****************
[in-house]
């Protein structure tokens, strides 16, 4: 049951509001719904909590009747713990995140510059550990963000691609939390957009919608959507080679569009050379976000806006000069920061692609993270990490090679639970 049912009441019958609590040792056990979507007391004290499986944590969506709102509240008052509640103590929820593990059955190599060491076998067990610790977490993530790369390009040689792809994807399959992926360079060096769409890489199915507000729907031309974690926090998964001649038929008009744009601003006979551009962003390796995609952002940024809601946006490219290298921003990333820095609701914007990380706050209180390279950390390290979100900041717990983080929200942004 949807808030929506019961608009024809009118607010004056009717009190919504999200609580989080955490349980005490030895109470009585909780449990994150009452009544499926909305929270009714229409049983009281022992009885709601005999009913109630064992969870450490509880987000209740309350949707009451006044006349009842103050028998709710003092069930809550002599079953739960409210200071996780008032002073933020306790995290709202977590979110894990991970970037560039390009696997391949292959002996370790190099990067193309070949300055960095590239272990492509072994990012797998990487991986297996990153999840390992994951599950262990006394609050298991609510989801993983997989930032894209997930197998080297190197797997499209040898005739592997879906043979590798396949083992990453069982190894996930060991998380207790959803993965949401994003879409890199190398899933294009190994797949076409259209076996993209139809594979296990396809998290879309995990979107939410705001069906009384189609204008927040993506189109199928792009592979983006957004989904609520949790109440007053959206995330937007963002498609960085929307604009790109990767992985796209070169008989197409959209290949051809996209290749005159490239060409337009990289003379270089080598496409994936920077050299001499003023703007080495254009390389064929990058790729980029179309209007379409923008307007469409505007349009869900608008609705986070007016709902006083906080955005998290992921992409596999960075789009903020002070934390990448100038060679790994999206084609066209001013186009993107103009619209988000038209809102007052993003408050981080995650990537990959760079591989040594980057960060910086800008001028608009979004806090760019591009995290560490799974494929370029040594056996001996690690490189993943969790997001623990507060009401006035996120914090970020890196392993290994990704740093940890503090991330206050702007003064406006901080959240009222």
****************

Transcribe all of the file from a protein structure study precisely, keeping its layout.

[in-house]
């Protein structure tokens, strides 16, 4: 049951509001719904909590009747713990995140510059550990963000691609939390957009919608959507080679569009050379976000806006000069920061692609993270990490090679639970 049912009441019958609590040792056990979507007391004290499986944590969506709102509240008052509640103590929820593990059955190599060491076998067990610790977490993530790369390009040689792809994807399959992926360079060096769409890489199915507000729907031309974690926090998964001649038929008009744009601003006979551009962003390796995609952002940024809601946006490219290298921003990333820095609701914007990380706050209180390279950390390290979100900041717990983080929200942004 949807808030929506019961608009024809009118607010004056009717009190919504999200609580989080955490349980005490030895109470009585909780449990994150009452009544499926909305929270009714229409049983009281022992009885709601005999009913109630064992969870450490509880987000209740309350949707009451006044006349009842103050028998709710003092069930809550002599079953739960409210200071996780008032002073933020306790995290709202977590979110894990991970970037560039390009696997391949292959002996370790190099990067193309070949300055960095590239272990492509072994990012797998990487991986297996990153999840390992994951599950262990006394609050298991609510989801993983997989930032894209997930197998080297190197797997499209040898005739592997879906043979590798396949083992990453069982190894996930060991998380207790959803993965949401994003879409890199190398899933294009190994797949076409259209076996993209139809594979296990396809998290879309995990979107939410705001069906009384189609204008927040993506189109199928792009592979983006957004989904609520949790109440007053959206995330937007963002498609960085929307604009790109990767992985796209070169008989197409959209290949051809996209290749005159490239060409337009990289003379270089080598496409994936920077050299001499003023703007080495254009390389064929990058790729980029179309209007379409923008307007469409505007349009869900608008609705986070007016709902006083906080955005998290992921992409596999960075789009903020002070934390990448100038060679790994999206084609066209001013186009993107103009619209988000038209809102007052993003408050981080995650990537990959760079591989040594980057960060910086800008001028608009979004806090760019591009995290560490799974494929370029040594056996001996690690490189993943969790997001623990507060009401006035996120914090970020890196392993290994990704740093940890503090991330206050702007003064406006901080959240009222």